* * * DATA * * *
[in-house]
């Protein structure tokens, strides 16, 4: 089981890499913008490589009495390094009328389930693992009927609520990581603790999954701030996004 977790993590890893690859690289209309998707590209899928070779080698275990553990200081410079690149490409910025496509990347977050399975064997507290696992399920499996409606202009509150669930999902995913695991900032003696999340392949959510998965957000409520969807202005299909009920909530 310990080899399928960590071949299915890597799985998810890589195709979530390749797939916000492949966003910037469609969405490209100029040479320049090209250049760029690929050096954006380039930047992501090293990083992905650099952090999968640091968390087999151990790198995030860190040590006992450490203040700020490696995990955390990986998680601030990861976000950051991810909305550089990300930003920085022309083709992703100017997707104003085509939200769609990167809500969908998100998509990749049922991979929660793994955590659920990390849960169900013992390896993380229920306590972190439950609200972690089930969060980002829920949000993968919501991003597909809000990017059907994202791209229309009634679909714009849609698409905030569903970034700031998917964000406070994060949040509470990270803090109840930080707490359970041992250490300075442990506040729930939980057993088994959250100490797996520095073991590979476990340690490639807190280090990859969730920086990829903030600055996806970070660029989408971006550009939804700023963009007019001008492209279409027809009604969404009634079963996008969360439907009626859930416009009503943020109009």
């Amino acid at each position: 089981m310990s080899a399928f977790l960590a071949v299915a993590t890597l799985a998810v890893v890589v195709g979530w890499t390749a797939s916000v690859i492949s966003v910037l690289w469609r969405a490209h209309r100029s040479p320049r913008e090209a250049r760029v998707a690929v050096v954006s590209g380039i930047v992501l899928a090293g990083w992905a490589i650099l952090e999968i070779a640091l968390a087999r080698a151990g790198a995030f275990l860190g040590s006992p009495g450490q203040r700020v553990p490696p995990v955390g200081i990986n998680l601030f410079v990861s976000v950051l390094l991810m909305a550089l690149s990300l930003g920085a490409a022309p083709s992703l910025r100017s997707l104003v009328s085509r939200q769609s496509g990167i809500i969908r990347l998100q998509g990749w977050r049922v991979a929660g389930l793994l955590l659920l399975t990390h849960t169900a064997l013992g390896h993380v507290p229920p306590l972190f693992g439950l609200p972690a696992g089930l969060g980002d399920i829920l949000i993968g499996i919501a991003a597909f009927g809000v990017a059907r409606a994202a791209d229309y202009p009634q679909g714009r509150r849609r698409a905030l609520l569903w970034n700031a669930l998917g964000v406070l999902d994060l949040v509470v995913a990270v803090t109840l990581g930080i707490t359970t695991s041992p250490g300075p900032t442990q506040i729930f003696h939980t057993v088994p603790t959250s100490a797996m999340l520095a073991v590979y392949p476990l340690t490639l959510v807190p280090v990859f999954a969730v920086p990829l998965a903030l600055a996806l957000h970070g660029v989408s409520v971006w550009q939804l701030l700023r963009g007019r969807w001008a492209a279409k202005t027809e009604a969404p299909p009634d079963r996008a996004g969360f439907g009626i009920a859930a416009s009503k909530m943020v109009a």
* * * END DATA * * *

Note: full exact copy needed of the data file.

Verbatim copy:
[in-house]
């Protein structure tokens, strides 16, 4: 089981890499913008490589009495390094009328389930693992009927609520990581603790999954701030996004 977790993590890893690859690289209309998707590209899928070779080698275990553990200081410079690149490409910025496509990347977050399975064997507290696992399920499996409606202009509150669930999902995913695991900032003696999340392949959510998965957000409520969807202005299909009920909530 310990080899399928960590071949299915890597799985998810890589195709979530390749797939916000492949966003910037469609969405490209100029040479320049090209250049760029690929050096954006380039930047992501090293990083992905650099952090999968640091968390087999151990790198995030860190040590006992450490203040700020490696995990955390990986998680601030990861976000950051991810909305550089990300930003920085022309083709992703100017997707104003085509939200769609990167809500969908998100998509990749049922991979929660793994955590659920990390849960169900013992390896993380229920306590972190439950609200972690089930969060980002829920949000993968919501991003597909809000990017059907994202791209229309009634679909714009849609698409905030569903970034700031998917964000406070994060949040509470990270803090109840930080707490359970041992250490300075442990506040729930939980057993088994959250100490797996520095073991590979476990340690490639807190280090990859969730920086990829903030600055996806970070660029989408971006550009939804700023963009007019001008492209279409027809009604969404009634079963996008969360439907009626859930416009009503943020109009």
């Amino acid at each position: 089981m310990s080899a399928f977790l960590a071949v299915a993590t890597l799985a998810v890893v890589v195709g979530w890499t390749a797939s916000v690859i492949s966003v910037l690289w469609r969405a490209h209309r100029s040479p320049r913008e090209a250049r760029v998707a690929v050096v954006s590209g380039i930047v992501l899928a090293g990083w992905a490589i650099l952090e999968i070779a640091l968390a087999r080698a151990g790198a995030f275990l860190g040590s006992p009495g450490q203040r700020v553990p490696p995990v955390g200081i990986n998680l601030f410079v990861s976000v950051l390094l991810m909305a550089l690149s990300l930003g920085a490409a022309p083709s992703l910025r100017s997707l104003v009328s085509r939200q769609s496509g990167i809500i969908r990347l998100q998509g990749w977050r049922v991979a929660g389930l793994l955590l659920l399975t990390h849960t169900a064997l013992g390896h993380v507290p229920p306590l972190f693992g439950l609200p972690a696992g089930l969060g980002d399920i829920l949000i993968g499996i919501a991003a597909f009927g809000v990017a059907r409606a994202a791209d229309y202009p009634q679909g714009r509150r849609r698409a905030l609520l569903w970034n700031a669930l998917g964000v406070l999902d994060l949040v509470v995913a990270v803090t109840l990581g930080i707490t359970t695991s041992p250490g300075p900032t442990q506040i729930f003696h939980t057993v088994p603790t959250s100490a797996m999340l520095a073991v590979y392949p476990l340690t490639l959510v807190p280090v990859f999954a969730v920086p990829l998965a903030l600055a996806l957000h970070g660029v989408s409520v971006w550009q939804l701030l700023r963009g007019r969807w001008a492209a279409k202005t027809e009604a969404p299909p009634d079963r996008a996004g969360f439907g009626i009920a859930a416009s009503k909530m943020v109009a």